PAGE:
“Keep in mind — there’s a long way to go in completing this project,” Councilman Bill Blaydes recently told a crowded auditorium at the Lake Highlands Freshman Center .

            He was talking about the proposed Lake Highlands Town Center at the southeast corner of Skillman and Kingsley. Blaydes has been working with architects, city staff and DART representatives for months and is getting closer and closer to his vision of creating a community core — one that doesn’t involve the football stadium or high school.

The developer, Trademark Acquisitions and Development of Fort Worth, foresees the center as a downtown area for Lake Highlands, with a combination of shops, restaurants, offices and urban housing such as lofts, townhomes and smaller apartments called “granny flats.” The developers also plan to incorporate a new park system with a “village green” for community events as well as a DART station.

The architect firm hired for the project, RTKL, has been successful in creating similar developments, including

Addison Circle

and Legacy Town Center in Plano . Says RTKL vice president and Lake Highlands resident Jeff Gunning: “We need to create a center of neighborhood.”

Gunning and his associates have come up with a master plan that will consist of more than 100,000 square feet of retail, 29,000 square feet of offices, 839 loft units, 110 townhome units and 31 granny-flat units. The townhomes will sell for between $180,000-$600,000, and the lofts will rent for $800-$1,200 a month.

            So far no retailers have been named, but Gunning says he envisions more locally owned shops than national chain retailers.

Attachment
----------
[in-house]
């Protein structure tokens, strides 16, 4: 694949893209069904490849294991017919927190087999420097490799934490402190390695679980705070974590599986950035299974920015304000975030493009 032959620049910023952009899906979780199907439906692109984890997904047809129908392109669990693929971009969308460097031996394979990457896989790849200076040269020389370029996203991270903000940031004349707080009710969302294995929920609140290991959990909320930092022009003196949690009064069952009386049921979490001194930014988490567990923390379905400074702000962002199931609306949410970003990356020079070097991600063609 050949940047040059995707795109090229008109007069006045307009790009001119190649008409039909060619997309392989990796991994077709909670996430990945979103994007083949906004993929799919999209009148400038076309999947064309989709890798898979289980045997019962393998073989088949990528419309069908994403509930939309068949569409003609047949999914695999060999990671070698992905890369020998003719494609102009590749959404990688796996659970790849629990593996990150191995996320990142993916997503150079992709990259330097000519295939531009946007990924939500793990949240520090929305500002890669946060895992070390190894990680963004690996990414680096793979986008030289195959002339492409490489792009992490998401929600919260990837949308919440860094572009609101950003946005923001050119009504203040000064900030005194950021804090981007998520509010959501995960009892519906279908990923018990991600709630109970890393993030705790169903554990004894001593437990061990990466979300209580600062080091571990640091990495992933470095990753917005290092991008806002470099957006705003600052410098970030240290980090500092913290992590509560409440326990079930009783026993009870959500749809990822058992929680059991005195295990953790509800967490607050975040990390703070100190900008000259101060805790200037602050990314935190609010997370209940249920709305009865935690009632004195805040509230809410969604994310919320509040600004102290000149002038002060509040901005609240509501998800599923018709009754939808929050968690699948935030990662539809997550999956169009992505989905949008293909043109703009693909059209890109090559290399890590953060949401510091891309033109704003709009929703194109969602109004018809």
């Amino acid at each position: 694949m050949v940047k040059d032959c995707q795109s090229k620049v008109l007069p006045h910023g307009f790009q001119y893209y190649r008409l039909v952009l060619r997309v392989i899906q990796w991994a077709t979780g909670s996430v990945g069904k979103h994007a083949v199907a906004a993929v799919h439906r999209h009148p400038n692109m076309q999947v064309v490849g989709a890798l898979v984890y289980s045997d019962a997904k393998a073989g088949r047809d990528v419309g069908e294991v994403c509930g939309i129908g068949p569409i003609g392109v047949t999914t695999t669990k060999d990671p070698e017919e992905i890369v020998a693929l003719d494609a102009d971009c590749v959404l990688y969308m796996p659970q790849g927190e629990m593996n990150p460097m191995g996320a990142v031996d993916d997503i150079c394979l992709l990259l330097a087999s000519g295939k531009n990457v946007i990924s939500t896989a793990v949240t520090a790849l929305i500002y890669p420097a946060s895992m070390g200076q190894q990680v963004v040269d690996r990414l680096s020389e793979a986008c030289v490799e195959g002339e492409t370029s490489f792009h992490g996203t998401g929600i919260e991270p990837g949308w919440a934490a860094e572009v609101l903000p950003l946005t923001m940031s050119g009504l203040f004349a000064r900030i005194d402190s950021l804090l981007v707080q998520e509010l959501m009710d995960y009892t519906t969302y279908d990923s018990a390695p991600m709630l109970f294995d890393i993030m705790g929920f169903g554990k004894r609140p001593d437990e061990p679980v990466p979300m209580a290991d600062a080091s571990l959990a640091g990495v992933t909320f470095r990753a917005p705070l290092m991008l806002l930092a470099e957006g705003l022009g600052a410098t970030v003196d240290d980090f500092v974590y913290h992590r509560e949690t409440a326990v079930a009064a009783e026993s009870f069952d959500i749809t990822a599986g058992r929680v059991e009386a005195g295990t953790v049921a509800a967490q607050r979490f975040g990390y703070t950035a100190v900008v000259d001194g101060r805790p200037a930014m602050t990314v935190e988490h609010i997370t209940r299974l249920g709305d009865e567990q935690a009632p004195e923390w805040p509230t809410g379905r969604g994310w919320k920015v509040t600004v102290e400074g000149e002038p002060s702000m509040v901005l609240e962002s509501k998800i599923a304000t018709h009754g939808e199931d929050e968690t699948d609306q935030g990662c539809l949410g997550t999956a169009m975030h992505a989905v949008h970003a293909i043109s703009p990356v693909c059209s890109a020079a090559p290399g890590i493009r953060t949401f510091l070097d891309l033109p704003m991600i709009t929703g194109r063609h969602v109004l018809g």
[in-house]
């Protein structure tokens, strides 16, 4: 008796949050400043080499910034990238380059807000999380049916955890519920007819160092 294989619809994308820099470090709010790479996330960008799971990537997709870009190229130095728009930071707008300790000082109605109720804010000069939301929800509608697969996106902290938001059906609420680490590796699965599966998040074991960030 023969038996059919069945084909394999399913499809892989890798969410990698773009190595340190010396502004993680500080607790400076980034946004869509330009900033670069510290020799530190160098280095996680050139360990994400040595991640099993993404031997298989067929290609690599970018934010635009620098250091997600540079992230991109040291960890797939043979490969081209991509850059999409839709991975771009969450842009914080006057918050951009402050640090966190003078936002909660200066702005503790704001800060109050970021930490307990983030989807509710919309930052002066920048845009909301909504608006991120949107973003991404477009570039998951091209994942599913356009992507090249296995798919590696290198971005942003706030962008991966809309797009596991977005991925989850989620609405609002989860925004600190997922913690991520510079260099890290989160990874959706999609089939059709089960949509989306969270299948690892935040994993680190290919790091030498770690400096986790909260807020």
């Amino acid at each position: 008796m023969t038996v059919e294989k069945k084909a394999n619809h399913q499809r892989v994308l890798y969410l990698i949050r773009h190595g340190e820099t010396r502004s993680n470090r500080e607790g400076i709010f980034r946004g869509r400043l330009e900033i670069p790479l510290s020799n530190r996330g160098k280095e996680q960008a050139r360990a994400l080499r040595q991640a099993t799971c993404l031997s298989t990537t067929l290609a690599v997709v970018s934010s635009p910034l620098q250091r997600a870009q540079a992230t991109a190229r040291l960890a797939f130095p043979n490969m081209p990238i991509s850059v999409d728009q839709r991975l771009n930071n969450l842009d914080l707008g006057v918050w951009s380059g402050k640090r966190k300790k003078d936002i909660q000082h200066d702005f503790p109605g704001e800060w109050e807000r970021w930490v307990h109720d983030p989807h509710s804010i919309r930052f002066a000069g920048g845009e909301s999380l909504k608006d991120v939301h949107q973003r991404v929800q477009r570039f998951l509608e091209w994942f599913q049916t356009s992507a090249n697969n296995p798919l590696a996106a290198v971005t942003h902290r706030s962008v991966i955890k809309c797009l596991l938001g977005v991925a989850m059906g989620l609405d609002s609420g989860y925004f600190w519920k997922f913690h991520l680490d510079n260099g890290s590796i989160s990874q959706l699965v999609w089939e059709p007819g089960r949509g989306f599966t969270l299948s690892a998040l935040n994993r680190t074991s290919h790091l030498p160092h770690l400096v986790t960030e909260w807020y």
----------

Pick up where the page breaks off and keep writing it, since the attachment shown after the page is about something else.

During the next 90 days, Blaydes and developer will take their plans to the zoning commission and the City Council. Although the three affected apartment complexes (Sutter Wood, Ashton Springs and Ashton Point) are under contract, the deals will not be finalized until the project has passed through zoning and city council.

            A timeline for completion of the Town Center is difficult to establish. In addition to zoning and City Council, a FEMA study must be completed — some of the area is in the 100-year floodplain, meaning the terrain may have to be changed — and DART has to secure funding for its portion of the project. All in all, Blaydes says he hopes for a finish in spring 2007.

The project cost is projected to be near $270 million, including $16 million for streets and infrastructure and an additional $14 million DART station.

The developer hopes to employ a Tax Increment Financing District — the first time this system will be used outside of downtown Dallas. A TIF would allow the developer limited benefit in the form of property tax breaks as the value of the property grows to help pay for streets, utilities and other infrastructure improvements.

            One concern is the Lake Highlands community’s ability to support this much new retail. For that, Blaydes offers a bit of a warning: “If we’re gonna bring them in, then we’ve gotta support them.”